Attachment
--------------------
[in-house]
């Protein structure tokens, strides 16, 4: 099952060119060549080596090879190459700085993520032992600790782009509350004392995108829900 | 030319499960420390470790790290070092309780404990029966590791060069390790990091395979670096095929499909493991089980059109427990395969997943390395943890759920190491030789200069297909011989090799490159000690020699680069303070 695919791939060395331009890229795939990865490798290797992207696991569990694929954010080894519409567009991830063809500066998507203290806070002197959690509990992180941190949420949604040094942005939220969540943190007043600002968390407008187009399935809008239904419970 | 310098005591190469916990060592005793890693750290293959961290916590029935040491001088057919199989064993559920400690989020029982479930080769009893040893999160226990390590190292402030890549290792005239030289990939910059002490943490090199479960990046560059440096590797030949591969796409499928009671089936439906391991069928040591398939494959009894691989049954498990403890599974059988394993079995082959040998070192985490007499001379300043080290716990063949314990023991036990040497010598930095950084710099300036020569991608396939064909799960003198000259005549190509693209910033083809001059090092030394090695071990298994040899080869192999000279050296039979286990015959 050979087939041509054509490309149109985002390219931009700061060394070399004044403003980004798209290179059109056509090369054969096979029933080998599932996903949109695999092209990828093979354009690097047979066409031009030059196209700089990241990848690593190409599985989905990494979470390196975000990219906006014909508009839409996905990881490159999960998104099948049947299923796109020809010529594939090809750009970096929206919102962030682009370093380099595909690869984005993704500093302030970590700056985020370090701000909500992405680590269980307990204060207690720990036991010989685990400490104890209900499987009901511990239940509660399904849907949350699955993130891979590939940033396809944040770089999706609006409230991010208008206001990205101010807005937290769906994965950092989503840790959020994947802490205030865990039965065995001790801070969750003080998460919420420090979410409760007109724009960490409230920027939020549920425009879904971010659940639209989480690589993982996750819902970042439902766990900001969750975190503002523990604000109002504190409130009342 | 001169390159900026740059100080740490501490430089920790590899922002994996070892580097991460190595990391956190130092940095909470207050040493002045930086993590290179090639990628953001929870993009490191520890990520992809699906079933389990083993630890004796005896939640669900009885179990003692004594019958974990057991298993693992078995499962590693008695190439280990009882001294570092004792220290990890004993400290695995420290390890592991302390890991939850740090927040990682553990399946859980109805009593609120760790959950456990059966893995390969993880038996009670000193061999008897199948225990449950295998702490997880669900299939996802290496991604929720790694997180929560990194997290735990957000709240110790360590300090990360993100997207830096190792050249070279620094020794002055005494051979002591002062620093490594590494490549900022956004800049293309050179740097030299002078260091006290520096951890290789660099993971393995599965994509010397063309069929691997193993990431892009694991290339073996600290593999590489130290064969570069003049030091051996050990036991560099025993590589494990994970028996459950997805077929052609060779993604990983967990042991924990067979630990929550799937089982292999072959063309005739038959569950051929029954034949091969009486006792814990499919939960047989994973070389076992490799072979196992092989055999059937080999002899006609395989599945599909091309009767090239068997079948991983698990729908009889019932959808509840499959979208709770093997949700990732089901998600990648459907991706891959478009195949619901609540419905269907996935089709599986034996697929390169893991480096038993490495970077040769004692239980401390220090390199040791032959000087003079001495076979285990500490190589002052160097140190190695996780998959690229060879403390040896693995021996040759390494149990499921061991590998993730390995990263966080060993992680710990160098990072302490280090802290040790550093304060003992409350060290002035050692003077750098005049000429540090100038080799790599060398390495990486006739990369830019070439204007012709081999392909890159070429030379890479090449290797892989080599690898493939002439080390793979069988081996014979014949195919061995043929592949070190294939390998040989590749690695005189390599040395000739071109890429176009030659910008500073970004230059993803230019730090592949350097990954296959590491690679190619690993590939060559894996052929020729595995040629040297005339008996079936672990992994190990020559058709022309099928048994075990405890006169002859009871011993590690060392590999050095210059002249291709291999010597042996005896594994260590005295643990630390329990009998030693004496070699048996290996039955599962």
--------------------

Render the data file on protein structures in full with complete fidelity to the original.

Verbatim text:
[in-house]
């Protein structure tokens, strides 16, 4: 099952060119060549080596090879190459700085993520032992600790782009509350004392995108829900 | 030319499960420390470790790290070092309780404990029966590791060069390790990091395979670096095929499909493991089980059109427990395969997943390395943890759920190491030789200069297909011989090799490159000690020699680069303070 695919791939060395331009890229795939990865490798290797992207696991569990694929954010080894519409567009991830063809500066998507203290806070002197959690509990992180941190949420949604040094942005939220969540943190007043600002968390407008187009399935809008239904419970 | 310098005591190469916990060592005793890693750290293959961290916590029935040491001088057919199989064993559920400690989020029982479930080769009893040893999160226990390590190292402030890549290792005239030289990939910059002490943490090199479960990046560059440096590797030949591969796409499928009671089936439906391991069928040591398939494959009894691989049954498990403890599974059988394993079995082959040998070192985490007499001379300043080290716990063949314990023991036990040497010598930095950084710099300036020569991608396939064909799960003198000259005549190509693209910033083809001059090092030394090695071990298994040899080869192999000279050296039979286990015959 050979087939041509054509490309149109985002390219931009700061060394070399004044403003980004798209290179059109056509090369054969096979029933080998599932996903949109695999092209990828093979354009690097047979066409031009030059196209700089990241990848690593190409599985989905990494979470390196975000990219906006014909508009839409996905990881490159999960998104099948049947299923796109020809010529594939090809750009970096929206919102962030682009370093380099595909690869984005993704500093302030970590700056985020370090701000909500992405680590269980307990204060207690720990036991010989685990400490104890209900499987009901511990239940509660399904849907949350699955993130891979590939940033396809944040770089999706609006409230991010208008206001990205101010807005937290769906994965950092989503840790959020994947802490205030865990039965065995001790801070969750003080998460919420420090979410409760007109724009960490409230920027939020549920425009879904971010659940639209989480690589993982996750819902970042439902766990900001969750975190503002523990604000109002504190409130009342 | 001169390159900026740059100080740490501490430089920790590899922002994996070892580097991460190595990391956190130092940095909470207050040493002045930086993590290179090639990628953001929870993009490191520890990520992809699906079933389990083993630890004796005896939640669900009885179990003692004594019958974990057991298993693992078995499962590693008695190439280990009882001294570092004792220290990890004993400290695995420290390890592991302390890991939850740090927040990682553990399946859980109805009593609120760790959950456990059966893995390969993880038996009670000193061999008897199948225990449950295998702490997880669900299939996802290496991604929720790694997180929560990194997290735990957000709240110790360590300090990360993100997207830096190792050249070279620094020794002055005494051979002591002062620093490594590494490549900022956004800049293309050179740097030299002078260091006290520096951890290789660099993971393995599965994509010397063309069929691997193993990431892009694991290339073996600290593999590489130290064969570069003049030091051996050990036991560099025993590589494990994970028996459950997805077929052609060779993604990983967990042991924990067979630990929550799937089982292999072959063309005739038959569950051929029954034949091969009486006792814990499919939960047989994973070389076992490799072979196992092989055999059937080999002899006609395989599945599909091309009767090239068997079948991983698990729908009889019932959808509840499959979208709770093997949700990732089901998600990648459907991706891959478009195949619901609540419905269907996935089709599986034996697929390169893991480096038993490495970077040769004692239980401390220090390199040791032959000087003079001495076979285990500490190589002052160097140190190695996780998959690229060879403390040896693995021996040759390494149990499921061991590998993730390995990263966080060993992680710990160098990072302490280090802290040790550093304060003992409350060290002035050692003077750098005049000429540090100038080799790599060398390495990486006739990369830019070439204007012709081999392909890159070429030379890479090449290797892989080599690898493939002439080390793979069988081996014979014949195919061995043929592949070190294939390998040989590749690695005189390599040395000739071109890429176009030659910008500073970004230059993803230019730090592949350097990954296959590491690679190619690993590939060559894996052929020729595995040629040297005339008996079936672990992994190990020559058709022309099928048994075990405890006169002859009871011993590690060392590999050095210059002249291709291999010597042996005896594994260590005295643990630390329990009998030693004496070699048996290996039955599962």